Offering frequent news and analysis from the majestic Evergreen State and beyond, The Cascadia Advocate is the Northwest Progressive Institute's unconventional perspective on world, national, and local politics.

Sunday, August 27, 2006

Farm Bureau almost alone in pushing I-933

Initiative 933, the "pay or waive" developers' initiative that will be on the general election ballot in November, is so controversial that many groups once expected to support it have either declared themselves neutral or are just staying out:
Eleven years ago Washington's homebuilders, real-estate agents and big timber companies teamed up with the state Farm Bureau to supply most of the money and muscle behind a property-rights initiative that voters ultimately rejected.

A similar measure, Initiative 933, has qualified for the November ballot. This time, though, the Farm Bureau is pretty much running the show alone.

Its powerful allies from 1995 either are sitting on the fence, decided to remain neutral or have embraced Initiative 933 only half-heartedly.

The state's leading developers are providing scant backing for a measure opponents label a "developers' initiative."
They all have their reasons: the BIAW, of course, is busy trying to pack the state Supreme Court. The Realtors and Master Builders say their members are divided or the initiative itself is poorly drafted. But perhaps there is something else:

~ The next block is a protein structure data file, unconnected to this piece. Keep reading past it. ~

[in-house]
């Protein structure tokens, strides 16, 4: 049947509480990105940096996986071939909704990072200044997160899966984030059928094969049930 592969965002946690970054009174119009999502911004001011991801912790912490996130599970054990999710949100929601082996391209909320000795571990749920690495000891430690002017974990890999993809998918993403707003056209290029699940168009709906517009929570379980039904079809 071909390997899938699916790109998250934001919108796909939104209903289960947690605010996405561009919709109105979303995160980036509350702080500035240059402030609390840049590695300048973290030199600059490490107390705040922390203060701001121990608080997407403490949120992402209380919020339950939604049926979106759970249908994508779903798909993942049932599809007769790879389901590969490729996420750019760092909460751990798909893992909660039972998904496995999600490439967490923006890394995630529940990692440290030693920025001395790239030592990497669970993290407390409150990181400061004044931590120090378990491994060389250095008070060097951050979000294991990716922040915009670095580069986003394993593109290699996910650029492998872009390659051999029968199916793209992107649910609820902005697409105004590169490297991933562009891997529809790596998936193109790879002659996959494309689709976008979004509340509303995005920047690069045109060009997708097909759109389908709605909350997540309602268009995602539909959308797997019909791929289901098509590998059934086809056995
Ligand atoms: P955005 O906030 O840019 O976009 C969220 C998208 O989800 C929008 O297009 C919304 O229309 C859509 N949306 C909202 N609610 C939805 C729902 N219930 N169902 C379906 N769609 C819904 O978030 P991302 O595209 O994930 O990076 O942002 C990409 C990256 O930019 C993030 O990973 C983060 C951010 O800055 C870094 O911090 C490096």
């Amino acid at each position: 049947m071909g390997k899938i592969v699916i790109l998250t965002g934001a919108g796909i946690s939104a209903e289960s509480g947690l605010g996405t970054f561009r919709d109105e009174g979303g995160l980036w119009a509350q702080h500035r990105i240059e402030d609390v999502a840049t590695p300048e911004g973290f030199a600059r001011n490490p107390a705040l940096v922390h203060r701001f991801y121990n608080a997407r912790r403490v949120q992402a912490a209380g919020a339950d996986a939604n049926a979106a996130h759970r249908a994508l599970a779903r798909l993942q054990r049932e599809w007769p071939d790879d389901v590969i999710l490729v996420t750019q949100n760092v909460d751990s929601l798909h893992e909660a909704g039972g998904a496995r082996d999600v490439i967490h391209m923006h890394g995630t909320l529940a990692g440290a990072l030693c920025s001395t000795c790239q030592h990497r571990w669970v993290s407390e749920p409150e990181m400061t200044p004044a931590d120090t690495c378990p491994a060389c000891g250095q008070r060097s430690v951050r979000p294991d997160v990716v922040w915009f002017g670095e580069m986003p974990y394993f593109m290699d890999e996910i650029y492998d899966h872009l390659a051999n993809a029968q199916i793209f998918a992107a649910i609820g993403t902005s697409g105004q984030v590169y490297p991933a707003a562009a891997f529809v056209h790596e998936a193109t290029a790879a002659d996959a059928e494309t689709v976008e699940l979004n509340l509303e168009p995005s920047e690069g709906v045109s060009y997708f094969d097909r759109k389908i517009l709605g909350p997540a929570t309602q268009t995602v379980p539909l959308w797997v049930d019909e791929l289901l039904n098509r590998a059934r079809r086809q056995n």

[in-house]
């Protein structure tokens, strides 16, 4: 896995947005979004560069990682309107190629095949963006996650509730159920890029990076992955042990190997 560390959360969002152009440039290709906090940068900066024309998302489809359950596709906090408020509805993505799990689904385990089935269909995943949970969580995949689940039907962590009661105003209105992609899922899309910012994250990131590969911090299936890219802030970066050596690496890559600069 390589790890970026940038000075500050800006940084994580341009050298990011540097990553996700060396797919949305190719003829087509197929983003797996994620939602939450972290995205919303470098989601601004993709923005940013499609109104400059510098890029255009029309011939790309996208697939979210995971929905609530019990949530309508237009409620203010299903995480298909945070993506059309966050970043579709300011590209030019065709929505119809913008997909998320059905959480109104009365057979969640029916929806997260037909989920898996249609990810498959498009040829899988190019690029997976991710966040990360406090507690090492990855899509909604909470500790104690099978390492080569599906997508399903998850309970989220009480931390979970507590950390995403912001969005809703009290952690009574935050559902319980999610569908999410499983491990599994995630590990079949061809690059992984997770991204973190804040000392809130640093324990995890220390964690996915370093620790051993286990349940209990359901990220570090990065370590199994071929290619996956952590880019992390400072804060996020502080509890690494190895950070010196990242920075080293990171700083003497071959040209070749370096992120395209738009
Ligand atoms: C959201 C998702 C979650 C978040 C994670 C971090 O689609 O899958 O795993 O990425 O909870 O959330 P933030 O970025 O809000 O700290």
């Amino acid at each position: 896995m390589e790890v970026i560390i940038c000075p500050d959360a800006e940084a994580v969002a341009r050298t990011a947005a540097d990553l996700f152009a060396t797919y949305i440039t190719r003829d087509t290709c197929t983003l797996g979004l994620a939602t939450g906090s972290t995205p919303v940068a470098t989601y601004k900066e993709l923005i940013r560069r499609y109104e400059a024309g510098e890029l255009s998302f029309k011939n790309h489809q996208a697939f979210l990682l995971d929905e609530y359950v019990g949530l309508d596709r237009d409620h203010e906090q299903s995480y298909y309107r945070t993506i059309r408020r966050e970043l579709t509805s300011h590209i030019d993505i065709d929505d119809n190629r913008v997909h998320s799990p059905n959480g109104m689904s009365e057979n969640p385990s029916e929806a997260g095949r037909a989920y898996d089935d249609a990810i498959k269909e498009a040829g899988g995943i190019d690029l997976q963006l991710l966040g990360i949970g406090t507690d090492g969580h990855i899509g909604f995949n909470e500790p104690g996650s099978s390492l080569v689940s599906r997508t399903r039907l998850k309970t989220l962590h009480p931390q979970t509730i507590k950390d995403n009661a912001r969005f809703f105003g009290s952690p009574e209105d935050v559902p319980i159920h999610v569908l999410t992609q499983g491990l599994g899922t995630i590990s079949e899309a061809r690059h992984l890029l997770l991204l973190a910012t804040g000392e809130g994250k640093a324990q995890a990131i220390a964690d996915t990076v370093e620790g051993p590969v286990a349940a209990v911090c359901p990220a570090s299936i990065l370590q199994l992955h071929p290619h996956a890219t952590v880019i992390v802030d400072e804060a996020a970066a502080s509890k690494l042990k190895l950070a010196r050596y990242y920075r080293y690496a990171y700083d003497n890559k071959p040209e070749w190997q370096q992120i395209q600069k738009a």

Western Washington University political scientist Todd Donovan says those organizations' minimal involvement in the I-933 campaign may signal they have made their peace, to some extent, with the land-use and environmental laws that pushed them into the property-rights camp a decade ago.

"The Growth Management Act has been around a long time," Donovan says. "It's the status quo now."
And, surprisingly, the same goes for the timber industry:
In 1995 Simpson Timber, Plum Creek and Longview Fibre — all owners of large expanses of Washington timberland — were among the top 10 donors to Referendum 48. This time they're neutral.


Much has changed since 1995, he said: The industry has agreed to rules that limit logging along streams and elsewhere, in part because it recognized federal endangered-species regulations could trump anything the state did.

"We've come to the conclusion that we can live with the regulatory environment in which we're working now," Wilkerson said.
Most of the resources for the Yes on I-933 campaign will have to be provided by the Farm Bureau or Howard Rich, the out of state, right wing real estate mogul who has supplied hundreds of thousands of dollars in funding for signature gathering.

I-933 is probably the most dangerous initiative on the November ballot, assuming I-917 does not qualify. It's dangerous because in one fell swoop it neutralizes or eliminates most of the Evergreen State's growth management or anti-sprawl regulations. That's why a broad coalition, including Futurewise, PCC Natural Markets, the Greater Seattle Chamber of Commerce, League of Women Voters, and Permanent Defense has formed to fight it.

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